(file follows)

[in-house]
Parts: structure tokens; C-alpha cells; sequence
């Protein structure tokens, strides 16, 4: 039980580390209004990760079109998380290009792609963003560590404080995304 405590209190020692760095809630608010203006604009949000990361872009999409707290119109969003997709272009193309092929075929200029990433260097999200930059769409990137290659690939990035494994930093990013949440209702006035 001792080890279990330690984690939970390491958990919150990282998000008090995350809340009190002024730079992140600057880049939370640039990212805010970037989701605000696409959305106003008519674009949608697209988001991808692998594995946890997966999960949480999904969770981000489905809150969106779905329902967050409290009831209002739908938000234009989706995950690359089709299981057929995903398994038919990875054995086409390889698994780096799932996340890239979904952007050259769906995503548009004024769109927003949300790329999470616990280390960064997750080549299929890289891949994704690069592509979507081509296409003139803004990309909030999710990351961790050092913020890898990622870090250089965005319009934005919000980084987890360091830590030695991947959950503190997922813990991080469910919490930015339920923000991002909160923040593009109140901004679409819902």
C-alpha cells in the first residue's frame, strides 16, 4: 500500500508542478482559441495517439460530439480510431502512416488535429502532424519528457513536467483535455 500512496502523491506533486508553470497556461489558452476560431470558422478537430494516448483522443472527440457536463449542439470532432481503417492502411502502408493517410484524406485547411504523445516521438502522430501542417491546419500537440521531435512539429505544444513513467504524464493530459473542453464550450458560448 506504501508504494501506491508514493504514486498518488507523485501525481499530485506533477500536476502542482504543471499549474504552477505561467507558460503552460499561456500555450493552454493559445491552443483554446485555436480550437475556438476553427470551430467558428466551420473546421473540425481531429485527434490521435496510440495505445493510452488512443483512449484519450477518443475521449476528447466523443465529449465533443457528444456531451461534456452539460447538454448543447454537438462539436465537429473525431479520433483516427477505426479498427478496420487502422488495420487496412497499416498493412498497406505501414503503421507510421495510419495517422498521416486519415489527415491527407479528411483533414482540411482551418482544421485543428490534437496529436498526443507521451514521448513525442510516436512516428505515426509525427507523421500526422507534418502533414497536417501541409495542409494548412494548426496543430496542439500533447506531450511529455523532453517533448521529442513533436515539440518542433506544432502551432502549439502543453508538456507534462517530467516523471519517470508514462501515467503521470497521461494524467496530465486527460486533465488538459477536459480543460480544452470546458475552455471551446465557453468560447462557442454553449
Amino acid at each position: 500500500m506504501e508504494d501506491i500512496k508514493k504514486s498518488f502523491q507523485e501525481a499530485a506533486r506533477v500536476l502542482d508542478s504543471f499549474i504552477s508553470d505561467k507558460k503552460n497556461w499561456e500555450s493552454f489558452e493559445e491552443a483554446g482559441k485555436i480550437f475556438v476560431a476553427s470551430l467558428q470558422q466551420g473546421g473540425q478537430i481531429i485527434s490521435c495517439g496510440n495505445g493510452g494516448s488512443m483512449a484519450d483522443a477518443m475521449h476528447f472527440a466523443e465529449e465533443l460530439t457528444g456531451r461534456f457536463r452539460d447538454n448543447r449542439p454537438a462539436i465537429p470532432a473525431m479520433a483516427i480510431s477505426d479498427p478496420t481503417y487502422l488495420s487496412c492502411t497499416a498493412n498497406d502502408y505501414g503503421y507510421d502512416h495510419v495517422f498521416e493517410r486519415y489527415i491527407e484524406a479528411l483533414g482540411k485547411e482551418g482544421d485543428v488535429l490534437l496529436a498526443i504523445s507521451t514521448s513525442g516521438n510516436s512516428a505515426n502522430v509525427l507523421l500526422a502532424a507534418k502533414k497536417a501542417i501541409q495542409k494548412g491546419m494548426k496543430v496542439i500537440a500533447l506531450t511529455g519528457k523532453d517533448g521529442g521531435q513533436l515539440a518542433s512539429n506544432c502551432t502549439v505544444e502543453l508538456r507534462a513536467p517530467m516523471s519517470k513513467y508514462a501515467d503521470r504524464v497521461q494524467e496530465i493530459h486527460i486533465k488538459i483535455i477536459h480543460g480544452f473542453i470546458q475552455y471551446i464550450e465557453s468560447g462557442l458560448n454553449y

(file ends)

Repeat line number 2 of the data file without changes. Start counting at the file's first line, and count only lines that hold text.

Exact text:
Parts: structure tokens; C-alpha cells; sequence